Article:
“Kurt’s a good guy, he’s very close to both of us now,” said Randazzo. “He feels that Nolan saved his life, because he could have been driving in a car and had that heart attack. It was the excitement of what was happening, and a doctor told him, ‘You guys saved each other’s lives.’ ”
Mentally ready to return
Gutenschwager mentally was ready to return to diving before he was capable.
A doctor ordered him to take a break. He needed to strengthen his lungs, which had been slightly damaged during the incident.
“As soon as I was out of the hospital, that was my goal, to just get back on the board,” Gutenschwager said. “For me, there was just all sorts of motivation; there was no fear or intimidation. Mentally, there wasn’t anything I did wrong. It’s not like I did the dive and hit the board; there wasn’t anything that was my fault, whatever happened was out of my control.
“I was actually excited to get back on the board when I could. I had to wait over a month, but when I got the chance, I did it.”
Gutenschwager focused on conditioning and basic jumps and entries for much of that season.
“I didn’t have him flipping or twisting for at least three months, at least that long,” Randazzo said. “He was just doing regular line-ups, easy front dives and entries. I wasn’t doing anything strenuous. I was watching him; he’d want to jump and flip and twist right away and I wasn’t ready for him to do that, for sure.”
Gutenschwager gradually rebuilt his diving repertoire as he got stronger, enough so that he returned to the state finals and placed 15th as a junior.
This year – in perhaps his final opportunity to dive competitively – Gutenschwager might be at his best.
He won the Downriver League Meet with a conference-record 495.4 points on Friday. He also won the Wayne County Championship with a score of 475. In January, he won the News-Herald Downriver Classic with a school-record 518.60 – more than 50 points above the prior meet record and more than 160 points ahead of the second-place finisher.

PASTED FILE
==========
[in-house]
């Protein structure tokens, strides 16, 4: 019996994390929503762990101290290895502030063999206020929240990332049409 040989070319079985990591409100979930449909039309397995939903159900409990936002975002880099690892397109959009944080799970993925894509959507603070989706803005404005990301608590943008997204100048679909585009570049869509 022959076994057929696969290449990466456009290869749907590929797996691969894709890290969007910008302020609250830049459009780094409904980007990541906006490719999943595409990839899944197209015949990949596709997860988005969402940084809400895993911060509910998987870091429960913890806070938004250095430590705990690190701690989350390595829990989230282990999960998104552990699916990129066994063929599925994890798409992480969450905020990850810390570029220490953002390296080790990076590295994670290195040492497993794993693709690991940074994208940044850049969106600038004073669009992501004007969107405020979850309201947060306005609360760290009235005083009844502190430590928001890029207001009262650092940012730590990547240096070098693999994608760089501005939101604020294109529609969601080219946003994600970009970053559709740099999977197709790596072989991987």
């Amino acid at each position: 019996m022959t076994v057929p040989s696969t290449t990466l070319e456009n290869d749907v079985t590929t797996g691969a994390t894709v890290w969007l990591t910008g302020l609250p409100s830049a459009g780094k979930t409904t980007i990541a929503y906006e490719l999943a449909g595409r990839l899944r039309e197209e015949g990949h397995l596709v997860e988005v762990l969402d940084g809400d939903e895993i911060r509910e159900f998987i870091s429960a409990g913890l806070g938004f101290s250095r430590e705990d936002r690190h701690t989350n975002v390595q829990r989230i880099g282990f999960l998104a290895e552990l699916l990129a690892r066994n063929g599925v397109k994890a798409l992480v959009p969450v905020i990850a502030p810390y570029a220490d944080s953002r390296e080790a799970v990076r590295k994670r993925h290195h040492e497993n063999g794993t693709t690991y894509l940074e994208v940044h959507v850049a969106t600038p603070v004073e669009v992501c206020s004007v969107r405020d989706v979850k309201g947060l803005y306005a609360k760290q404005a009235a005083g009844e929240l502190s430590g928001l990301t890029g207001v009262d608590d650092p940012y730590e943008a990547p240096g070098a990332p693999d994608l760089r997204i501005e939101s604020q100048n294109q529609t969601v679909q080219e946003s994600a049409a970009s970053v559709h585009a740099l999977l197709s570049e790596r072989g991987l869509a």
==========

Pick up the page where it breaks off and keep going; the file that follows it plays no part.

“It’s been a great season,” Gutenschwager said. “I did things a little bit differently, now that I was in better shape than ever. We kept diving all summer; but all my normal dives, all my hard ones. We didn’t take our foot off the pedal. We just kept building, taking on new things, learning new things. We didn’t go back down to the basics like I did in the previous year.
“By the time the season officially started in November, I was miles ahead of where I had ever started (a season) before. That really has worked to my advantage.”
Gutenschwager, Wyandotte Roosevelt’s valedictorian and National Honor Society president, has his sights set on ending the year strong.
“At the regional meet, I want to be first or second, not just because it’s a high finish, but because it will allow my coach to be on the judging panel at the state meet; and at state meet, I want to be top eight because that’s all-state,” he said. “Anything higher than that will just be better. I’m not exactly sure how high I can place, but definitely top eight to be considered all-state.”